“If a brand responds, suddenly I as a consumer feel that this monolithic company wants to know what I think about how to make things better – it has given me communication relevancy. It moves the relationship on from being merely transactional.”

BT’s Millard agrees: “Companies are using social media as broadcast media, but it’s actually about engagement. The challenge is that if a customer wants to talk to you, you have to find the person with the right skills to engage back, and that might exist somewhere beyond the marketing department. So it’s important to start thinking about how you break the boundaries between back office and front office, marketing and PR.”

Relevance is also important when making recommendations through social media, according to Facebook. Its research found that click-through rates of sponsored stories increased by 60% when the names of a user’s friends who had liked the page were visible underneath.

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New style of marketing: Ted Baker and Sony get customers involved in campaigns, tapping into their need to feel important

Facebook’s director of platform partnerships Christian Hernandez attributes this to the release of the brain chemical oxytocin, the ’cuddle hormone’, when we see a familiar face.

It’s not just in the digital sphere that customer engagement will become more integral. Greenfield predicts: “In future, customer service will be increasingly important. There will be emphasis on the methods brands use in their service around the supply of goods to make people feel special or different, rather than the product having some intrinsic superiority, like Abercrombie & Fitch does.

“Brands will need to make you feel wanted, important and individual. During the riots this summer, young people talked a lot about being ’disrespected’, meaning that they wanted to be respected or acknowledged. I think we all feel that.”

This autumn Ted Baker intends to make its customers feel involved through its ’retail theatre’ concept. The brand wants its customers to come into stores and mimic its autumn campaign, called ’It’s Rutting Season’, which was shot in Richmond Park (see picture, top left). Customers will be styled before donning a stag or doe mask and then photographed. The pictures will be shared by link-ups with prominent fashion bloggers and retro photography iPhone app Instagram. Those who get the most Facebook ’likes’ will win a £500 shopping spree.

Ted Baker brand communication director Craig Smith says: “Unless your communications are customer-centric and focused on giving them exactly what they want when they want it, then you’re going to struggle to develop a meaningful brand. The power is going back to customers and they have such high expectations, it’s a 24-7 global proposition now.”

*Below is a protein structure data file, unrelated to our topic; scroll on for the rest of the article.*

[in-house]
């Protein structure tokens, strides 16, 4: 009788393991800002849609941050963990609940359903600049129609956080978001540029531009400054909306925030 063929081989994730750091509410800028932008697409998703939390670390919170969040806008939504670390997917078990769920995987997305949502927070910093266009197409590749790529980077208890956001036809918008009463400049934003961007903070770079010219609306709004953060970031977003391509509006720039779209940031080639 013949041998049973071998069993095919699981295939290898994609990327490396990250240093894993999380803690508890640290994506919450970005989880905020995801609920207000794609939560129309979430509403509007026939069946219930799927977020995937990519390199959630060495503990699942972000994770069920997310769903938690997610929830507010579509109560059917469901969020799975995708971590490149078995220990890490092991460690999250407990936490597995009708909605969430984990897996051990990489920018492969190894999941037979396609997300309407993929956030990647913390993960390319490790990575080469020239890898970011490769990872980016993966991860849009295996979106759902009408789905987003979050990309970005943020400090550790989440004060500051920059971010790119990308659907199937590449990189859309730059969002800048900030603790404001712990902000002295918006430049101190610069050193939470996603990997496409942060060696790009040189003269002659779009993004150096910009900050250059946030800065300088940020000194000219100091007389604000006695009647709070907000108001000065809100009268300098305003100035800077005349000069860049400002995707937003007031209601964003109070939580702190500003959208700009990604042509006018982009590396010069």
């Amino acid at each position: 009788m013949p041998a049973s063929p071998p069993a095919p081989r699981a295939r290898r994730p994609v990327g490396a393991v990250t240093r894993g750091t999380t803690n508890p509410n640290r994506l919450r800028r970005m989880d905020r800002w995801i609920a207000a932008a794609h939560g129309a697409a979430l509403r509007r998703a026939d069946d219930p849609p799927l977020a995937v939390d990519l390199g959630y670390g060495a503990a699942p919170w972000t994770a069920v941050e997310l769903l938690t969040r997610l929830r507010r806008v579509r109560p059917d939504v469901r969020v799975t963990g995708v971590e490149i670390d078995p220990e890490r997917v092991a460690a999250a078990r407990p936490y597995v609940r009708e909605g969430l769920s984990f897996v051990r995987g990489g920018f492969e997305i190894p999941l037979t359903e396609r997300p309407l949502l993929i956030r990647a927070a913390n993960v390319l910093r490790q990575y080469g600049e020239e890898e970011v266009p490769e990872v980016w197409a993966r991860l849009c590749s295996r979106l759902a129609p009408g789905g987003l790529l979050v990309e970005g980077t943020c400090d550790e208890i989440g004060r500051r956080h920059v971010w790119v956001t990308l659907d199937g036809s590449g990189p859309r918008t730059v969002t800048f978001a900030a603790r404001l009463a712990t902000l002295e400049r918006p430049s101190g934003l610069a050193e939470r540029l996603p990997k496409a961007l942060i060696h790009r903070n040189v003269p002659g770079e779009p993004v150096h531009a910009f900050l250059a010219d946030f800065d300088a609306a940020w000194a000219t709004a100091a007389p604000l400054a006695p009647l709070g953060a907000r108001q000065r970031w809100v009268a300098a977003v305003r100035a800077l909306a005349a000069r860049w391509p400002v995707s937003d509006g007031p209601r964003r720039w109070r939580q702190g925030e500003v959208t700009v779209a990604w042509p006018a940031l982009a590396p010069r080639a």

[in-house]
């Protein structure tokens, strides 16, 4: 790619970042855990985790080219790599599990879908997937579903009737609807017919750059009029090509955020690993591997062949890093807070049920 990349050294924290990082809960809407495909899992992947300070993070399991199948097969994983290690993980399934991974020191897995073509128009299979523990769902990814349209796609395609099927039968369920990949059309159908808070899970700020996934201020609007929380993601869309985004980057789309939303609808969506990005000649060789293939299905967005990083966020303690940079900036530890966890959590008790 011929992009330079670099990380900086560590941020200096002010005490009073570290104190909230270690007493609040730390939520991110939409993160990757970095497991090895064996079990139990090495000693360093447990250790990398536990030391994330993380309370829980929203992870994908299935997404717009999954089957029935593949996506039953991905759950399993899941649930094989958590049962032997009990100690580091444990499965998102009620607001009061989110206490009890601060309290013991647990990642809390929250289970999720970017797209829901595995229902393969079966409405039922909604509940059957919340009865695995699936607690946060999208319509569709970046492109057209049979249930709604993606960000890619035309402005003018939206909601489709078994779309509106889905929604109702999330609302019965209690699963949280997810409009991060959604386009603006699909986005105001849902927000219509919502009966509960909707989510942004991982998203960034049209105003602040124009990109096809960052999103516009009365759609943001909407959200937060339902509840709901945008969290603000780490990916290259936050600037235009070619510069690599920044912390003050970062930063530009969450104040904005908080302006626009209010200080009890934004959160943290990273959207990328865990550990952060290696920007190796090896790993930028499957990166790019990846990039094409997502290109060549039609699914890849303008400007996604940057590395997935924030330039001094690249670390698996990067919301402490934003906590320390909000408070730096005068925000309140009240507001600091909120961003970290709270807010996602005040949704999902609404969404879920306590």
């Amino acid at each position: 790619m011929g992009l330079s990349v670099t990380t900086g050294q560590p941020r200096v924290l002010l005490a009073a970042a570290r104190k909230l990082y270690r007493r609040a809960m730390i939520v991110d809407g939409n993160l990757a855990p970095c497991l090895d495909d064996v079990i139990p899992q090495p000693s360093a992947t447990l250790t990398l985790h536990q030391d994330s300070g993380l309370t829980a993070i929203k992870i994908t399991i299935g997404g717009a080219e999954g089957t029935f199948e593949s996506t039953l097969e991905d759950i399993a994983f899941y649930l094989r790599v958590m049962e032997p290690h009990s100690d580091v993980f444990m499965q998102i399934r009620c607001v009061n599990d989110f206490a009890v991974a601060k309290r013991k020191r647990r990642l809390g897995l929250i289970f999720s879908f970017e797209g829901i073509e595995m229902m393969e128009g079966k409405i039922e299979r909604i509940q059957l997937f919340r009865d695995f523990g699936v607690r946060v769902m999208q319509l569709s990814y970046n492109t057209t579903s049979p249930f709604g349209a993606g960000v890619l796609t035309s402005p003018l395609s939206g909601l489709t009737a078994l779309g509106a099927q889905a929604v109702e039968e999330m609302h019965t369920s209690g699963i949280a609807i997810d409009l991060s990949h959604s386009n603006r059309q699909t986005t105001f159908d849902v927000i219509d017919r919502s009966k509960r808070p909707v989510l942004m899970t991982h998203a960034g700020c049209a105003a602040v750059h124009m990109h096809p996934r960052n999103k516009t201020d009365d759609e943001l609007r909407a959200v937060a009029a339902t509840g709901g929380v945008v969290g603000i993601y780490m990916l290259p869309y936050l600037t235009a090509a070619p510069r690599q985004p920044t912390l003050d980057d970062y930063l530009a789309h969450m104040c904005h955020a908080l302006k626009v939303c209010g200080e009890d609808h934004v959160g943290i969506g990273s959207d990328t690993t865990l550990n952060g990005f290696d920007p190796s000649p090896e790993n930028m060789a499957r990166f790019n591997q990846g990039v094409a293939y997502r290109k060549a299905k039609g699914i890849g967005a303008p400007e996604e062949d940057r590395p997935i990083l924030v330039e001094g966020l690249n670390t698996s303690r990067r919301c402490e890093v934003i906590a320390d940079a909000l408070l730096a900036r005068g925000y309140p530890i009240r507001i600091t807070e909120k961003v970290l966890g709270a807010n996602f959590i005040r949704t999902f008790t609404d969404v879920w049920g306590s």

Greenfield concludes: “Goods or services that help people be creative, do something that no one else has done, or join the dots up in a new way, will be very powerful as they give people a sense of uniqueness, approval from others or help them understand things better or see something in a different light.

“Just as we adapt to the environment, the environment drives what’s happening to the brain and will create different needs and motivations. Marketers are in a very important and responsible position to help people feel good about themselves and make contributions [to society], but that’s not discrepant with making a profit.”

Case Study: How Microsoft has tracked brain activity

With an overload of information from multi-screen use and diminishing attention spans, how can marketers assess just how engaged consumers are with advertising on different platforms?

To gauge the effectiveness of some of its campaigns on the Xbox platform, Microsoft looked to neuromarketing. It wanted to get a clearer picture of how stimulated the brain was during 30 and 60-second TV ads compared with in-game ads run on the Xbox.

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“We knew intuitively from our own behaviour that when we are on a gaming console we are highly engaged, but effectiveness research also showed us an incredible lift in the traditional brand metrics – favouribility, awareness, memorability – on Xbox,” says Ginny Musante, director of marketing at Microsoft’s Xbox Live advertising business.

Working with Mediabrands and EmSense, the company fitted test subjects with an unobtrusive headband that tracked brain activity, breathing rate, head motion, heart rate, blink rate and skin temperature while watching the three types of advertisement (30 second TV, 60 second TV and in-game ads).

While viewing TV ads for [automotive brand] Kia Soul, the most brain activity happened in the first half of the ad. However, when watching on Xbox Live [via in-game advertising], brain activity peaked at the repeat image of the car, reinforcing the advertisement’s memorability, claims Microsoft.

This was supported by traditional metrics: respondents spent an average of 298 seconds interacting with Xbox live ads and the ad delivered a 90% unaided brand recall rate, compared with 78% for the traditional TV spot.

Musante says: “It used to be that when you put an ad on TV you could interrupt people’s entertainment and you would get their attention. All you had to do was buy an ad slot in a prime-time programme. Now to get true engagement, advertisers have to do more.